colon

All posts tagged colon

Cancer Journey: Part 12

Published April 20, 2018 by lynn k scott

My oncologist was nice enough to respond to a message I sent her office yesterday with, “what happened to the oncologist we referred you to”?   While I am not a fan of this doctor, there are literally no other doctors in the area that won’t cause me to lose at least half a day, if not a whole day from work, for each appointment.  She might as well have asked, “why are still part of my practice”?

Seems cancer wasn’t done messing with my life.  The other day, I received a message from my youngest sister’s best friend.  She found me through Facebook and sent me a private message.  I haven’t spoken to my sister in over four years.  Seems my sister was diagnosed with Stage 2 breast cancer.  It’s the same strain that took my other sister’s life.  The same sister this page honors (or tries to).

I’m not sure where our relationship is headed.  I was beyond hurt by her actions several years ago and firmly believe she was in the wrong.  I may not have been right, but I wasn’t allowed to see if I was or not.

That being said, we exchanged some messages.  She learned of my cancer.  I never told anyone who wasn’t in my life.  I didn’t want pity and I didn’t want them to care out of obligation.  I’m lucky I didn’t wear make up when I found out, because I did shed some tears.

I then thought I still have a chance of still getting breast cancer.  Having done battle with my current diagnosis, I’m not sure I could handle another one.  Then, my thoughts moved to that of my 12-year old daughter and granddaughter.  They would need to be tested in their 20s because of the family history.  I pray a cure is found before that needs to happen.  Am I holding my breath for that to happen?  Absolutely not.  I know cancer is a money maker for Big Pharma and the doctors who treat it.  They don’t want a cure because then they will lose billions of dollars with their poisonous drugs; all in the name of “treatment”.

While I keep saying I’m going to drink, I probably won’t.  Don’t need a hangover and try to get up for work.  I’m emotionally numb to this latest cancer revelation.   On the flip side, I have no tolerance for the medical world now.  I am done being nice.  I will not be placated.  I advised my oncologist’s office of my sister’s diagnosis.  Silly me thought they would know ‘kid gloves’ were now needed in dealing with me.  They are truly clueless.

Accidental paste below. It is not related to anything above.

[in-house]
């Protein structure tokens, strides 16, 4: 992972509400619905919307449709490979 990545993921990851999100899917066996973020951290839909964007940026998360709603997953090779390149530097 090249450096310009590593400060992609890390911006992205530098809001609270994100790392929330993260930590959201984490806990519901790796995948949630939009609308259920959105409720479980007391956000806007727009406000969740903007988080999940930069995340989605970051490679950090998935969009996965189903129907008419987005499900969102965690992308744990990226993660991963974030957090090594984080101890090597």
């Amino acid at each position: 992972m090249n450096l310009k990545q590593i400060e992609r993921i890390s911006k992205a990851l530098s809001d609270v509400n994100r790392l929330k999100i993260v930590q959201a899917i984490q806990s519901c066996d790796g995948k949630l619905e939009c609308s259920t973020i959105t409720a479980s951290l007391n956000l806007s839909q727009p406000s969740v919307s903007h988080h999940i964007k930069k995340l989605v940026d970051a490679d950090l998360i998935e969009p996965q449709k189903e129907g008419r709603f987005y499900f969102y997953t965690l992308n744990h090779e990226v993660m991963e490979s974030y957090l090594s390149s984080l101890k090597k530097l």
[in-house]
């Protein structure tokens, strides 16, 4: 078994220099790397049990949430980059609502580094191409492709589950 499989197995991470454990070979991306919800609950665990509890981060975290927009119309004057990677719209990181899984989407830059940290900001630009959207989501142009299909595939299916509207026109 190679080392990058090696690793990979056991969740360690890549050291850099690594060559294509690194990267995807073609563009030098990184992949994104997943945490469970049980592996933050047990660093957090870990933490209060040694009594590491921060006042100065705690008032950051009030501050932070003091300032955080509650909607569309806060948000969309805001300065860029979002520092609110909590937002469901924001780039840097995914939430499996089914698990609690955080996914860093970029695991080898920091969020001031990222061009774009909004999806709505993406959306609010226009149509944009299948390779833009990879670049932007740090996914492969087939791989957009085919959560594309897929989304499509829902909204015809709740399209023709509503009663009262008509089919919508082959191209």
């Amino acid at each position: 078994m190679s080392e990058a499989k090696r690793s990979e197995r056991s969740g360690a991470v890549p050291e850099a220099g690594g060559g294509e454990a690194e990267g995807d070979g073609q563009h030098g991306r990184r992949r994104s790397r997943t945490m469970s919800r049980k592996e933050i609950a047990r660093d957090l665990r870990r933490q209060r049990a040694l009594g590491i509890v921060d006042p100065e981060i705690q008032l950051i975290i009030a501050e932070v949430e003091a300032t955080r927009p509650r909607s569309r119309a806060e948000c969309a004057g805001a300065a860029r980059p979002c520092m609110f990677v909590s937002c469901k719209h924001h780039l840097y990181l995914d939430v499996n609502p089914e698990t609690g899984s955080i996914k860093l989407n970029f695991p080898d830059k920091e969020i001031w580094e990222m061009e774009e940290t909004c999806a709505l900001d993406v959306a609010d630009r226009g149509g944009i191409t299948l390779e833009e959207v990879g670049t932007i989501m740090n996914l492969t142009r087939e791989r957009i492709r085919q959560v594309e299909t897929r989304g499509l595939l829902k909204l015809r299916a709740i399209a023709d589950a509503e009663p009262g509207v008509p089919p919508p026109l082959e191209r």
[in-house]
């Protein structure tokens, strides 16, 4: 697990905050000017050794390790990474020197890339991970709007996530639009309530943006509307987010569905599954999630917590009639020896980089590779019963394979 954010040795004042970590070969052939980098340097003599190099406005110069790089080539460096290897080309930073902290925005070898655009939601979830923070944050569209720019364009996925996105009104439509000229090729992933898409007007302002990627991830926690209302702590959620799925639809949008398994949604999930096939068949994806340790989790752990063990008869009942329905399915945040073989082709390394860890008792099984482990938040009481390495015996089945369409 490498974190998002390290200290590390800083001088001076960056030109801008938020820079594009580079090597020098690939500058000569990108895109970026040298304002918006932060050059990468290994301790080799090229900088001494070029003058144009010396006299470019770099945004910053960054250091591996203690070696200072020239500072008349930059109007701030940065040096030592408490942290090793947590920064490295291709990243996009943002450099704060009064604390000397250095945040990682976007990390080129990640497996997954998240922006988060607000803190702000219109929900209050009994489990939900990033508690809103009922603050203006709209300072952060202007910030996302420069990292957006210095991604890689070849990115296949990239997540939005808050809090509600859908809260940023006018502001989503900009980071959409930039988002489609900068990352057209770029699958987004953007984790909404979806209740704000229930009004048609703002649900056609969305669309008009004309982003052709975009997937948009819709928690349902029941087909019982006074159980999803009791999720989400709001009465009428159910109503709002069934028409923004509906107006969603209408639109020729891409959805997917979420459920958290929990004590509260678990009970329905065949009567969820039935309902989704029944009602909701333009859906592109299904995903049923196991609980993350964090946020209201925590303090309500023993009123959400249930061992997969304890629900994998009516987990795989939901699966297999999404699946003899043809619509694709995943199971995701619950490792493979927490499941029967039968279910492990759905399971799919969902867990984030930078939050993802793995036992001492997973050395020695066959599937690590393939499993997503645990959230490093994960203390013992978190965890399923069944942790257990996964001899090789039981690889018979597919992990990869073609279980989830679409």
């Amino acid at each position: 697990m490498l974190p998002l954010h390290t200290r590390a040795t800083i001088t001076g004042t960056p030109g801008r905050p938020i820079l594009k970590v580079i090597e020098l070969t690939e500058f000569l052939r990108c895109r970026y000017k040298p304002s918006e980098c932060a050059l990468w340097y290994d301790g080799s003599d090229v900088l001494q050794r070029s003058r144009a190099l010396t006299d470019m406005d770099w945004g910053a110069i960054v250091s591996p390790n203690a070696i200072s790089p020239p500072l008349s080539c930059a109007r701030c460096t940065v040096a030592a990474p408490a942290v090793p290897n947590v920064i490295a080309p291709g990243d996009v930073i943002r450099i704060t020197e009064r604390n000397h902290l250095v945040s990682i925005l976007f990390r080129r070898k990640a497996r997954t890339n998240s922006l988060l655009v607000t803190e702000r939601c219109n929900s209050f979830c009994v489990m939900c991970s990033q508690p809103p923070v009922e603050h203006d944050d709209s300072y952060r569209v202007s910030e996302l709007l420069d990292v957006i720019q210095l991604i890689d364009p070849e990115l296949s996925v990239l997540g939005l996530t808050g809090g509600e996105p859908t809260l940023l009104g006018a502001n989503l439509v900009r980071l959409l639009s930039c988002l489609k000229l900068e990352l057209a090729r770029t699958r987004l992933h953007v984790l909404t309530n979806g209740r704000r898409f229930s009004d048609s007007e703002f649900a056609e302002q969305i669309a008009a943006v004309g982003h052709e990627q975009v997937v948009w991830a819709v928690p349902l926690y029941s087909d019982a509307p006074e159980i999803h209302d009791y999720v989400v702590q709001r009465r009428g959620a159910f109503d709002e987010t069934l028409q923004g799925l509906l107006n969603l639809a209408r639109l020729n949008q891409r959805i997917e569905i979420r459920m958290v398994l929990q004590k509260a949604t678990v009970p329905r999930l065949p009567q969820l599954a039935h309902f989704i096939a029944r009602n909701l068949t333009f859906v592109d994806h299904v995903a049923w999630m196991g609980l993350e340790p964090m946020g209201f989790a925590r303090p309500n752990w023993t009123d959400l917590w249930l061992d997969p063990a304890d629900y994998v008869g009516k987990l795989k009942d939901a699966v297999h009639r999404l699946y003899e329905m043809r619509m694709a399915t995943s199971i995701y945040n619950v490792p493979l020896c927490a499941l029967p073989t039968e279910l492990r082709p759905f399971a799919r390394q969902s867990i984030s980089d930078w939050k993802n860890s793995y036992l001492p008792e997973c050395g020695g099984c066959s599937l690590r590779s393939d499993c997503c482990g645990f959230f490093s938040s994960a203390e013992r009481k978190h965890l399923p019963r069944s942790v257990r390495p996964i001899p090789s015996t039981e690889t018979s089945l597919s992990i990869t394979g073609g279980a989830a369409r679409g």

As my youngest daughter has dubbed me, “NY Mommy” when I deal with anyone in the medical profession, I have chosen to embrace that term.  I no longer feel obligated to put up with medical nonsense.  I am in charge.  They either will understand this the easy way, or they will kick me out of the practice because they chose the hard way.  At this point in my life, I really don’t care either way.

I realize this isn’t Christ-like behavior.  However, I’m so overwhelmed lately, this is all I can manage.  I pray for grace and the ability to handle this situation better.  If it comes to pass, then it’s His will.  Til then, NY Mommy is in the house!

This is the reality of a cancer patient.  Pretty ribbons are nice, they have meaning, but it’s not the true showing of what cancer patients go through.  That’s what these blog posts are about.

I’m still adding my fundraiser link because I have still have expensive testing/scans that need to take place.  Any monies above that, I will donate to my sister because she’s feeling the crushing expenses of having a cancer diagnosis.

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A Reason

Published January 3, 2018 by lynn k scott

I can’t imagine what it must be like to tell someone, ‘you have cancer’.  I know what it’s like to find out a family member has it.  I also know what it’s like to hear those words spoken directly to you.

Cancer seems to be dominating my family.  I’m the latest recipient its chosen to challenge.  I refuse to let it remove me from this Earth.  This is a battle I WILL win!  I have started a program for local cancer warriors; in my sister’s name.  With fighting my own battle, I admit, I haven’t done a lot with the program lately.

However, I believe my own battle with colon cancer has shown me a reason for my fight.  It is utterly amazing how horrible insurance co-payments are in regards to paying for medications, doctor visits and tests.  The apathy is overwhelming.  It’s not like medical professionals know what patients are dealing with.  Non-profit foundations, that advertise co-payment assistance are nothing short of laughable.  They either refuse to assist if you have commercial insurance or funding just isn’t available.  Many will only cover Medicare or the uninsured.  Other programs are drug-specific and if you have a unpopular cancer, then your chances for assistance decline even further.